- The Washington Times - Tuesday, January 9, 2007

The Bush administration yesterday cut off Iran’s state-owned Bank Sepah from the U.S. financial system, saying the institution supports Iranian efforts to develop missiles capable of carrying weapons of mass destruction.

“Bank Sepah is the financial linchpin of Iran’s missile-procurement network and has actively assisted Iran’s pursuit of missiles capable of carrying weapons of mass destruction,” said Stuart Levey, Treasury undersecretary for terrorism and financial intelligence.

A former senior State Department official said the move might signify a trend.

Yesterday’s blacklisting follows a similar move in September when the administration cut Iran’s Bank Saderat off from the U.S. financial system to counter Iranian support for terrorism.

“One institution can be an accident; two is beginning to look like a trend,” said Jonathan M. Winer, former deputy assistant secretary of state for international law enforcement.

Bank Sepah is the fifth-largest Iranian state-owned bank and, according to the Treasury Department, provides financial support and services to Iran’s Aerospace Industries Organization (AIO) and two Iranian missile firms cited by the United Nations for their roles in Iran’s ballistic-missile programs.

“Bank Sepah is AIO’s bank of choice, and since at least 2000, Sepah has provided a variety of critical financial services to Iran’s missile industry, arranging financing and processing dozens of multimillion-dollar transactions” for the organization and its subordinate organizations, according to Treasury.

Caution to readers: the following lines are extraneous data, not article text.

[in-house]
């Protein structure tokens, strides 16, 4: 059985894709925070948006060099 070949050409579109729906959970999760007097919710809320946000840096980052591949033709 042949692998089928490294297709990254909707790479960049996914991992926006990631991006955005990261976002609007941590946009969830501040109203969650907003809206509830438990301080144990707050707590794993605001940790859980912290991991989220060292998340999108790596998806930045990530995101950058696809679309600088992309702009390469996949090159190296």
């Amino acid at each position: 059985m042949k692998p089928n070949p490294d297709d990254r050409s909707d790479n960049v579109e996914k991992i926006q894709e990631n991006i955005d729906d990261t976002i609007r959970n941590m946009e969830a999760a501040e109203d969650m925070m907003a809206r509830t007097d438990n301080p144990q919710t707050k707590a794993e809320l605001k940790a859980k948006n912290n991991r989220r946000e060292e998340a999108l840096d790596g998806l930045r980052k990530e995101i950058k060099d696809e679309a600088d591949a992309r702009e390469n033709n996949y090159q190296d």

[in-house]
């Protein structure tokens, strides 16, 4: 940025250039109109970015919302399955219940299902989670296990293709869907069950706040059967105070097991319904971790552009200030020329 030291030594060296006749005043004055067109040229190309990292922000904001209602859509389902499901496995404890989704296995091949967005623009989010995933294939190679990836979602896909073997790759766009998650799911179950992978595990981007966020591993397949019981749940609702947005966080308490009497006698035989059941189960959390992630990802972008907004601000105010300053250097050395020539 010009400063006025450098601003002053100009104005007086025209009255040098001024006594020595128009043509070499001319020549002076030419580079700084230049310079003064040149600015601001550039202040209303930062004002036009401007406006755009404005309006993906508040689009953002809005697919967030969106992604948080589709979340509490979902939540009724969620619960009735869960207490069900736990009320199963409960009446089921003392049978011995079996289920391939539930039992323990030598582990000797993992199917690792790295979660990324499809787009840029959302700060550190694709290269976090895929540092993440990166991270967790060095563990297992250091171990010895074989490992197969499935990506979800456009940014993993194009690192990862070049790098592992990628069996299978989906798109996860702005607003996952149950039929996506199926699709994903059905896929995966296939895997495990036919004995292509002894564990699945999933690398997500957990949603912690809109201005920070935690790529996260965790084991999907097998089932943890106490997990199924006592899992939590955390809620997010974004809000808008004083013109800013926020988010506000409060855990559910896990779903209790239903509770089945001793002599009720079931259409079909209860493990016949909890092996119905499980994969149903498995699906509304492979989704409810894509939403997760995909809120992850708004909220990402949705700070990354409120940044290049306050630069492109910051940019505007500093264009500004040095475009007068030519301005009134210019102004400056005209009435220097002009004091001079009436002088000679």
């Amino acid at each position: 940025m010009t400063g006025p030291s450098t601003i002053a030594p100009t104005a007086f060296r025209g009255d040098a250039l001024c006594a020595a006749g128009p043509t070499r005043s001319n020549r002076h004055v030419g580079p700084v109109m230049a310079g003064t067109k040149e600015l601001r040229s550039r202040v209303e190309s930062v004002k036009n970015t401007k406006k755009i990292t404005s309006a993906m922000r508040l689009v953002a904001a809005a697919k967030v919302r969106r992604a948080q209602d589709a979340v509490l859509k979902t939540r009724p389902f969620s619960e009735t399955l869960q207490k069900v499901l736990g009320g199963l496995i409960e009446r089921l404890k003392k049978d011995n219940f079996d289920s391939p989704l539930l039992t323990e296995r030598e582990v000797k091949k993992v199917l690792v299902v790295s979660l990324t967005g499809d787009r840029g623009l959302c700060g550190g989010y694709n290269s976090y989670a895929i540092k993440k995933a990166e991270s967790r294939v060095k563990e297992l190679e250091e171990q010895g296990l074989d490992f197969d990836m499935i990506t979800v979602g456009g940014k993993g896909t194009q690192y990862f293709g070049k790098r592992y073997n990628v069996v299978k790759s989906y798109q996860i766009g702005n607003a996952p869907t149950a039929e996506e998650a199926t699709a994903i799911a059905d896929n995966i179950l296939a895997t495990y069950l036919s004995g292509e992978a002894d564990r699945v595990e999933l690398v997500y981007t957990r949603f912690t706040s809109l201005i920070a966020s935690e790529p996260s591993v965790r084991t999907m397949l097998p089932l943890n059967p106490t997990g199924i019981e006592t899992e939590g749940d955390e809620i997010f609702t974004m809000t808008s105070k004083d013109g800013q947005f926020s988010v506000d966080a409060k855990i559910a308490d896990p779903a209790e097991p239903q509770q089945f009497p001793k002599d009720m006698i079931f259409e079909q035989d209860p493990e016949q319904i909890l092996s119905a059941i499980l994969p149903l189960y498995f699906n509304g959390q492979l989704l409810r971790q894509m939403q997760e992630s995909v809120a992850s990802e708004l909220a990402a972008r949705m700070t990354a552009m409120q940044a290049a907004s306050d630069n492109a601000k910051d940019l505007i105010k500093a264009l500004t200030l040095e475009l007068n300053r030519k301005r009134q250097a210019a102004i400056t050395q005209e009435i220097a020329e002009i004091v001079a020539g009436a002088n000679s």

Treasury also said the bank had helped Iran’s international purchases of sensitive materials for its missile program, saying that in 2005 the bank financed a Chinese company’s sale of missile-related items to Iran and AIO had Sepah transfer more than half a million dollars to a North Korean firm associated with North Korea’s main ballistic-missile-related exporter.

“The financial partnership between Iran and North Korea, represented by the business facilitated by Bank Sepah, is, for obvious reasons, a great concern to the United States,” Mr. Levey told reporters.

In addition, he said, the bank has engaged “in a range of deceptive practices” to avoid detection, including asking other institutions to omit its name when processing transactions.

The order covers all branches of the bank, including its 290 branches in Iran and branches in Paris and Rome and in Frankfurt, Germany. It also covers the bank’s London subsidiary and its chairman and director, Ahmad Derakhshandeh.

Many of the proliferation-related services involved were handled by the bank’s Rome branch, Mr. Levey said.

The action was taken under a U.S. anti-proliferation executive order and a unanimous U.N. Security Council resolution to impose sanctions on Iran.

Mr. Winer yesterday said the move was “a big deal because it’s a big bank.”

Now a lawyer with Alston and Bird in Washington, Mr. Winer said that Bank Sepah has relations with numerous financial institutions, including credit-card firms and international banks and is involved in many business deals.

“What this order illustrates profoundly is that touching anything Iranian is risky business,” he said.

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